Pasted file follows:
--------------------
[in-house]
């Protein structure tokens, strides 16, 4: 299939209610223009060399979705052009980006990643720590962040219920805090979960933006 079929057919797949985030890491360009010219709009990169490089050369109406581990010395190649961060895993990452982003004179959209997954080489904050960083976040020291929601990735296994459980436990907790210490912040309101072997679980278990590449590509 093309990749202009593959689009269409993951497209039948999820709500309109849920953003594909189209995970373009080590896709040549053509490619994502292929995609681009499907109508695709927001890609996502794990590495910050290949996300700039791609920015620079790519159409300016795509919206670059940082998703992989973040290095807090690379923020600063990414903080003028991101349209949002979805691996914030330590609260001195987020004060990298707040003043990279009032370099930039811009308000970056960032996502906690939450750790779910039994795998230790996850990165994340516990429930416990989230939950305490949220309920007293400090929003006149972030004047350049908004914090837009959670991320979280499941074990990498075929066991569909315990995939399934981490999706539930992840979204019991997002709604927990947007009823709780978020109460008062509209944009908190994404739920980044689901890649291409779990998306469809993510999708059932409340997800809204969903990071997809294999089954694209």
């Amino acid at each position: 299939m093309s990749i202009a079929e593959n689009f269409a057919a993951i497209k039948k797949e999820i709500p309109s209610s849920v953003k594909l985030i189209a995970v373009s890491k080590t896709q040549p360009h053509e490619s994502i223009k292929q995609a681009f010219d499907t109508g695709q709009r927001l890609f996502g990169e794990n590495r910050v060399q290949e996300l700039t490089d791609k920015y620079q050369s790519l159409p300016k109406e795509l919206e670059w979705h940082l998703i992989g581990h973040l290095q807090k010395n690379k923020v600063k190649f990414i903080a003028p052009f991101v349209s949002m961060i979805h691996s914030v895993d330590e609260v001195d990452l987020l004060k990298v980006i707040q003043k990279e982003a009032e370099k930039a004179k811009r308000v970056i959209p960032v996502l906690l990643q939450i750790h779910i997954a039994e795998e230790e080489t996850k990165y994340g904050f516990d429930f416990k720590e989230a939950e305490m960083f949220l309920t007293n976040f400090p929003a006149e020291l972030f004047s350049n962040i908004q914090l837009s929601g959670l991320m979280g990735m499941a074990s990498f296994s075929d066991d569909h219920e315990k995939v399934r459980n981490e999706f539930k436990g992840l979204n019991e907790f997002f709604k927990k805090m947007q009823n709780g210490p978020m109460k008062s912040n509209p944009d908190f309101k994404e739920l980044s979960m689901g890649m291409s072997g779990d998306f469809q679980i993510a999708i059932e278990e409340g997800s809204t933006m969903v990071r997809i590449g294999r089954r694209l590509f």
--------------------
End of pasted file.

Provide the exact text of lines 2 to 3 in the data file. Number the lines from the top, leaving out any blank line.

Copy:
């Protein structure tokens, strides 16, 4: 299939209610223009060399979705052009980006990643720590962040219920805090979960933006 079929057919797949985030890491360009010219709009990169490089050369109406581990010395190649961060895993990452982003004179959209997954080489904050960083976040020291929601990735296994459980436990907790210490912040309101072997679980278990590449590509 093309990749202009593959689009269409993951497209039948999820709500309109849920953003594909189209995970373009080590896709040549053509490619994502292929995609681009499907109508695709927001890609996502794990590495910050290949996300700039791609920015620079790519159409300016795509919206670059940082998703992989973040290095807090690379923020600063990414903080003028991101349209949002979805691996914030330590609260001195987020004060990298707040003043990279009032370099930039811009308000970056960032996502906690939450750790779910039994795998230790996850990165994340516990429930416990989230939950305490949220309920007293400090929003006149972030004047350049908004914090837009959670991320979280499941074990990498075929066991569909315990995939399934981490999706539930992840979204019991997002709604927990947007009823709780978020109460008062509209944009908190994404739920980044689901890649291409779990998306469809993510999708059932409340997800809204969903990071997809294999089954694209």
């Amino acid at each position: 299939m093309s990749i202009a079929e593959n689009f269409a057919a993951i497209k039948k797949e999820i709500p309109s209610s849920v953003k594909l985030i189209a995970v373009s890491k080590t896709q040549p360009h053509e490619s994502i223009k292929q995609a681009f010219d499907t109508g695709q709009r927001l890609f996502g990169e794990n590495r910050v060399q290949e996300l700039t490089d791609k920015y620079q050369s790519l159409p300016k109406e795509l919206e670059w979705h940082l998703i992989g581990h973040l290095q807090k010395n690379k923020v600063k190649f990414i903080a003028p052009f991101v349209s949002m961060i979805h691996s914030v895993d330590e609260v001195d990452l987020l004060k990298v980006i707040q003043k990279e982003a009032e370099k930039a004179k811009r308000v970056i959209p960032v996502l906690l990643q939450i750790h779910i997954a039994e795998e230790e080489t996850k990165y994340g904050f516990d429930f416990k720590e989230a939950e305490m960083f949220l309920t007293n976040f400090p929003a006149e020291l972030f004047s350049n962040i908004q914090l837009s929601g959670l991320m979280g990735m499941a074990s990498f296994s075929d066991d569909h219920e315990k995939v399934r459980n981490e999706f539930k436990g992840l979204n019991e907790f997002f709604k927990k805090m947007q009823n709780g210490p978020m109460k008062s912040n509209p944009d908190f309101k994404e739920l980044s979960m689901g890649m291409s072997g779990d998306f469809q679980i993510a999708i059932e278990e409340g997800s809204t933006m969903v990071r997809i590449g294999r089954r694209l590509f």